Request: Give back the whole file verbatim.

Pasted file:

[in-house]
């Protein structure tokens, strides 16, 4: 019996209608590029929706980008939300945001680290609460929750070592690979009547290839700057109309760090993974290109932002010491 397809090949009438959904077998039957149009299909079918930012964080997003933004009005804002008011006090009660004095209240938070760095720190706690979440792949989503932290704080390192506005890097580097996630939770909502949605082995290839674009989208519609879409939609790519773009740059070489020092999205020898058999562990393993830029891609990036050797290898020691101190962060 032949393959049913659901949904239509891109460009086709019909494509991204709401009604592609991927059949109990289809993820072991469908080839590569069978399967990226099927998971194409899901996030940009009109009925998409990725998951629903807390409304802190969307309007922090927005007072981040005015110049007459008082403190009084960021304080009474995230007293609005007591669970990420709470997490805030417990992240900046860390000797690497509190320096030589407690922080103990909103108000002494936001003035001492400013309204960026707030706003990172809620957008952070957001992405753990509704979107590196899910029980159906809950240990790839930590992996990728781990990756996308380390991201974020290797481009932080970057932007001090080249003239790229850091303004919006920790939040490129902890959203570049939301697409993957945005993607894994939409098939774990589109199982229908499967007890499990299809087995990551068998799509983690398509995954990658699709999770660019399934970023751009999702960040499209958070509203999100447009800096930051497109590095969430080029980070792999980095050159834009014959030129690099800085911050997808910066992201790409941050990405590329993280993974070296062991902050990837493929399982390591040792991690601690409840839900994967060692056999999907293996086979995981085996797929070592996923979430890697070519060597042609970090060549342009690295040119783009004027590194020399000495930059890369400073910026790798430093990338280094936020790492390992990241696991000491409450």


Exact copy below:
[in-house]
């Protein structure tokens, strides 16, 4: 019996209608590029929706980008939300945001680290609460929750070592690979009547290839700057109309760090993974290109932002010491 397809090949009438959904077998039957149009299909079918930012964080997003933004009005804002008011006090009660004095209240938070760095720190706690979440792949989503932290704080390192506005890097580097996630939770909502949605082995290839674009989208519609879409939609790519773009740059070489020092999205020898058999562990393993830029891609990036050797290898020691101190962060 032949393959049913659901949904239509891109460009086709019909494509991204709401009604592609991927059949109990289809993820072991469908080839590569069978399967990226099927998971194409899901996030940009009109009925998409990725998951629903807390409304802190969307309007922090927005007072981040005015110049007459008082403190009084960021304080009474995230007293609005007591669970990420709470997490805030417990992240900046860390000797690497509190320096030589407690922080103990909103108000002494936001003035001492400013309204960026707030706003990172809620957008952070957001992405753990509704979107590196899910029980159906809950240990790839930590992996990728781990990756996308380390991201974020290797481009932080970057932007001090080249003239790229850091303004919006920790939040490129902890959203570049939301697409993957945005993607894994939409098939774990589109199982229908499967007890499990299809087995990551068998799509983690398509995954990658699709999770660019399934970023751009999702960040499209958070509203999100447009800096930051497109590095969430080029980070792999980095050159834009014959030129690099800085911050997808910066992201790409941050990405590329993280993974070296062991902050990837493929399982390591040792991690601690409840839900994967060692056999999907293996086979995981085996797929070592996923979430890697070519060597042609970090060549342009690295040119783009004027590194020399000495930059890369400073910026790798430093990338280094936020790492390992990241696991000491409450």